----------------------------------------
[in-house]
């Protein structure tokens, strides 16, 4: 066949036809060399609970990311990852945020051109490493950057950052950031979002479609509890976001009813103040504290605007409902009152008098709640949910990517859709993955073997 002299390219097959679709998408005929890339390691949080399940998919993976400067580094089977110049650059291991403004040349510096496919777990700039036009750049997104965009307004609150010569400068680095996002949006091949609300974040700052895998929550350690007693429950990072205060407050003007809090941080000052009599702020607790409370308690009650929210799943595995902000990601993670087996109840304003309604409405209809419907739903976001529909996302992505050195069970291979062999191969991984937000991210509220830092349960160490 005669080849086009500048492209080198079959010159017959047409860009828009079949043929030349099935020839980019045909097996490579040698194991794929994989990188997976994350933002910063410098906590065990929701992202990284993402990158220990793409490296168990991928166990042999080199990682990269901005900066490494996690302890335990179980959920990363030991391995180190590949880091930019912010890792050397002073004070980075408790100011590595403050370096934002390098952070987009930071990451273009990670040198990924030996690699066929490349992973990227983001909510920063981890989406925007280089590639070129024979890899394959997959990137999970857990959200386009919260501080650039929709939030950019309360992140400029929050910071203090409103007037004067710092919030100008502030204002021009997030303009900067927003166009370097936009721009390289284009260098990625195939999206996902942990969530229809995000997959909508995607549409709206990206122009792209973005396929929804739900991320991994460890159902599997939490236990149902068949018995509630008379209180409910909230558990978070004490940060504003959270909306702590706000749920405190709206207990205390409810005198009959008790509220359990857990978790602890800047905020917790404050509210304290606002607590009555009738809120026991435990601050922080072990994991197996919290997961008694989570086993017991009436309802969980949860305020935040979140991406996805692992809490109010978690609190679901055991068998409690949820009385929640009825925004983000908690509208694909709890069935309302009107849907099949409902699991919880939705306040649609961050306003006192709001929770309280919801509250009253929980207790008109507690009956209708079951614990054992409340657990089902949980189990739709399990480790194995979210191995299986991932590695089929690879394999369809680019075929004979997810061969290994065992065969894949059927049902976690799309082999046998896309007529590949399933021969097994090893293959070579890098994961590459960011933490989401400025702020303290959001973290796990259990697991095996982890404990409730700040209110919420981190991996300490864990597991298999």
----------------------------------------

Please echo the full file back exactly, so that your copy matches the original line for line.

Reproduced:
[in-house]
């Protein structure tokens, strides 16, 4: 066949036809060399609970990311990852945020051109490493950057950052950031979002479609509890976001009813103040504290605007409902009152008098709640949910990517859709993955073997 002299390219097959679709998408005929890339390691949080399940998919993976400067580094089977110049650059291991403004040349510096496919777990700039036009750049997104965009307004609150010569400068680095996002949006091949609300974040700052895998929550350690007693429950990072205060407050003007809090941080000052009599702020607790409370308690009650929210799943595995902000990601993670087996109840304003309604409405209809419907739903976001529909996302992505050195069970291979062999191969991984937000991210509220830092349960160490 005669080849086009500048492209080198079959010159017959047409860009828009079949043929030349099935020839980019045909097996490579040698194991794929994989990188997976994350933002910063410098906590065990929701992202990284993402990158220990793409490296168990991928166990042999080199990682990269901005900066490494996690302890335990179980959920990363030991391995180190590949880091930019912010890792050397002073004070980075408790100011590595403050370096934002390098952070987009930071990451273009990670040198990924030996690699066929490349992973990227983001909510920063981890989406925007280089590639070129024979890899394959997959990137999970857990959200386009919260501080650039929709939030950019309360992140400029929050910071203090409103007037004067710092919030100008502030204002021009997030303009900067927003166009370097936009721009390289284009260098990625195939999206996902942990969530229809995000997959909508995607549409709206990206122009792209973005396929929804739900991320991994460890159902599997939490236990149902068949018995509630008379209180409910909230558990978070004490940060504003959270909306702590706000749920405190709206207990205390409810005198009959008790509220359990857990978790602890800047905020917790404050509210304290606002607590009555009738809120026991435990601050922080072990994991197996919290997961008694989570086993017991009436309802969980949860305020935040979140991406996805692992809490109010978690609190679901055991068998409690949820009385929640009825925004983000908690509208694909709890069935309302009107849907099949409902699991919880939705306040649609961050306003006192709001929770309280919801509250009253929980207790008109507690009956209708079951614990054992409340657990089902949980189990739709399990480790194995979210191995299986991932590695089929690879394999369809680019075929004979997810061969290994065992065969894949059927049902976690799309082999046998896309007529590949399933021969097994090893293959070579890098994961590459960011933490989401400025702020303290959001973290796990259990697991095996982890404990409730700040209110919420981190991996300490864990597991298999």